12/01/2021 - Results and learnings PfR’s COVID-19 response

For many countries COVID-19 has affected achievements across the wider development spectrum, with communities suffering secondary effects that stretch to income, food security, access to water, health and hygiene facilities, and gender equality. Vulnerable groups are even more disadvantaged. Consequently, response to the pandemic should be holistic to encompass these different fields, should be local to respond to the specific needs of affected communities, and should be flexible enough to adapt to specific containment actions of governments.

PfR’s response to the COVID-19 crisis  I  In the first weeks and months of the pandemic, the most acute needs in the PfR programme implementation areas became clear. With identified shortages of personal protective equipment (PPE) and handwashing stations, an absence of information campaigns, and growing food insecurity, PfR planned to respond to the pandemic crisis. In May 2020, PfR received approval from the Dutch Ministry of Foreign Affairs to shift a total of € 1.397.199 from the ongoing Dialogue and Dissent programme towards COVID-19 response.

The planned programme was based on observed immediate needs, centred towards four outlined objectives:

  1. The most vulnerable people in targeted communities are assisted to cover their basic food, water, hygiene, protection and mental needs.
  2. PfR partner CSO’s have the capacity to carry out COVID-19 prevention and response activities in close coordination with other (national) stakeholders.
  3. Targeted communities have improved livelihoods and imroved response preparedness capacity.
  4. PfR and its partner provide a bridging function between response, recovery, preparedness and improved resilience.

Because of built up partnerships, strengthened capacities and good relations and proximity to target communities and local government, PfR was able to reach out to people most affected. Trained staff and volunteers, earlier involved in community risk assessments, could use their skills to get a good understanding of people’s most urgent needs. Vulnerable groups, often already identified during the PfR programme, were targetted. Besides new vulnerable groups were identified, like migrants (e.g. migrants living on the Maldives who couldn’t return home), people who lost their jobs due to transport restrictions, and people who lost their source of income due to the lock down.

Multiple-risks  I  Additional challenges arose in some countries were natural hazards took place simultaneously. How to evacuate people in times of social distance? How to ensure access to water during the dry season, and during times of heat waves? Those additional challenges required attention as well, as they posed additional threats to already vulnerable communities. In India for example, COVID-19 awareness campaigns were linked to disaster preparedness messages, which led to enhanced public awareness and behavioral change in 6 States where outreach messages combined COVID-19 messages with do’s and don’ts on heatwaves and flooding. People reached benefited from the twin message on safeguards for COVID-19 and the associated messages on the need to preserve water and to harvest rainwater. This has helped to strengthen resilience of poor communities to COVID-19 and to heat and water-related disasters.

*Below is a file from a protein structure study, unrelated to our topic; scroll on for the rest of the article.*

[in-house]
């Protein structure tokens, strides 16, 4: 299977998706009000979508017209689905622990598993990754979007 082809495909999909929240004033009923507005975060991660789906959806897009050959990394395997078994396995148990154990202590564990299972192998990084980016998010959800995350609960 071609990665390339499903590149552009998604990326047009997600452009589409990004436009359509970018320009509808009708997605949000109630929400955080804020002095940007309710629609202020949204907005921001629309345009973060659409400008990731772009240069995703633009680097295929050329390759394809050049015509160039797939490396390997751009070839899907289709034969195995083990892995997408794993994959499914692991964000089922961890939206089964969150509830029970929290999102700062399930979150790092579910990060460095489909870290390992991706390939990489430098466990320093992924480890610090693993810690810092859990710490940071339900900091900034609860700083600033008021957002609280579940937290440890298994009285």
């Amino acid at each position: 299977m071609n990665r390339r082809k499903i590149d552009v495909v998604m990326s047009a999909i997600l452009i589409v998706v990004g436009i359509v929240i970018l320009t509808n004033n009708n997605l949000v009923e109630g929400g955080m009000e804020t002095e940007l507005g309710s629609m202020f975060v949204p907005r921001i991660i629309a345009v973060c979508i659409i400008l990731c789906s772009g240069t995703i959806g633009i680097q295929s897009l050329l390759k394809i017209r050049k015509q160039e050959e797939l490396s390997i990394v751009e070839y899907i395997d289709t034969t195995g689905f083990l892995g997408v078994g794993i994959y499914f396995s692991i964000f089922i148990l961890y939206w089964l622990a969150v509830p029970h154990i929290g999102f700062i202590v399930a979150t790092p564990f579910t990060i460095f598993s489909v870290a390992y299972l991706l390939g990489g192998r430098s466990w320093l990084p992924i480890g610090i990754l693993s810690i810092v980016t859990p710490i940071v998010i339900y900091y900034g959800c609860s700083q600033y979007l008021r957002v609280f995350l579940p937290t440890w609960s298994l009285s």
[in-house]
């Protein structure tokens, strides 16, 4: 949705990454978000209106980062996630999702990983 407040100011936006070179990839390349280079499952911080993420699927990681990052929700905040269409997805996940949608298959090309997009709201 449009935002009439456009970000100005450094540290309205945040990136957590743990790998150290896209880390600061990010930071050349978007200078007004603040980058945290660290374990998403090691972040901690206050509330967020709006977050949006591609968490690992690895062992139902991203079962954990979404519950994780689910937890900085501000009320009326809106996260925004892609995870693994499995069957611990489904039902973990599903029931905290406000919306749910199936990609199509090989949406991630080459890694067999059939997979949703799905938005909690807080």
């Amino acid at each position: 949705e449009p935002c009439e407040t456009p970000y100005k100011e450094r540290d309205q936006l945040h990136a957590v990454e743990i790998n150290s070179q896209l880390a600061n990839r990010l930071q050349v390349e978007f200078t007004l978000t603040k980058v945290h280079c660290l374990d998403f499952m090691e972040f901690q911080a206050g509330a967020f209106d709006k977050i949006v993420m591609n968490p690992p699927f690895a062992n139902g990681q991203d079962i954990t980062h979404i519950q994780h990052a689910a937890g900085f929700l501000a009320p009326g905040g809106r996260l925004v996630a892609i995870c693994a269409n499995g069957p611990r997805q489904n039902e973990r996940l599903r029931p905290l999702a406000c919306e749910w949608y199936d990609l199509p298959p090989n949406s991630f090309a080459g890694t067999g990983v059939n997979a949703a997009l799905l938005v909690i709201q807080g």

Programme results  I  It can be concluded that the interventions have been very timely and effective. The capacity strengthening on integrated risk management, risk analysis, community risk reduction planning, the disaster risk reduction committees earlier established and trained, and linkages established with local authorities helped to quickly coordinate and engage in intensive awareness raising campaigns, and the identification of the most vulnerable communities. This made the required support easier, quicker and more effective. In Mali, coalitions formed and capacitated by PfR, played an important role in the COVID-19 programme. Local partners organisations in all countries were a great asset to set up awareness campaigns to reach even the remotest communities, among others in Haiti where young people were trained and played a vital role in information sharing in their respective communities. The large presence of PfR partners and their volunteers, and the strong acceptance at the level of communities, contributed positively to the programme; local communities already knew and trusted the people now involved in the awareness campaign and COVID-19 response.

Around the world people adapt to COVID-19. These videos show how different people around the world are impacted by the COVID-19 pandemic, and how they try to deal with this new reality.

During the pandemic, PfR made this Podcast: listen to the voices of ordinary people in various communities around the world. The lockdown in many places has led to increasing vulnerabilities to people who are already living in difficult situations. These few voices speak for millions.

The below table shows how many people/ households have been reached:

Awareness campaigns: Communication and awareness raising on the new COVID-19 virus, and on prevention measures was provided. Information was shared on social distancing, face mask use and handwashing. This was done in various ways, for example by printing posters, leaflets, using radio airtime, using theatre/ music groups and megaphones. Local partners and their volunteers played a key role in awareness raising on do’s and don’ts during a pandemic. Local volunteers know their own community members best; therefore, they were able to bring the message across, using language which is familiar and well understood locally. In the Philippines, all networks and partners recognized the crucial importance of the IEC efforts, and were extremely resourceful and creative in activating this area of work through physical media, radio, TV and online platforms. The scope of the outreach was a result of PfR's investment in enhancing cooperation between various actors through local networks. In Indonesia, Red Cross volunteers distributed cloth masks; the mask itself could be seen as a property which the volunteers could use to start a conversation with their peer community members to share key messages related to COVID-19. Communication was crucial to inform people on this new virus but also to avoid stigmatization, support people with symptoms to search medical assistance and to combat fake information.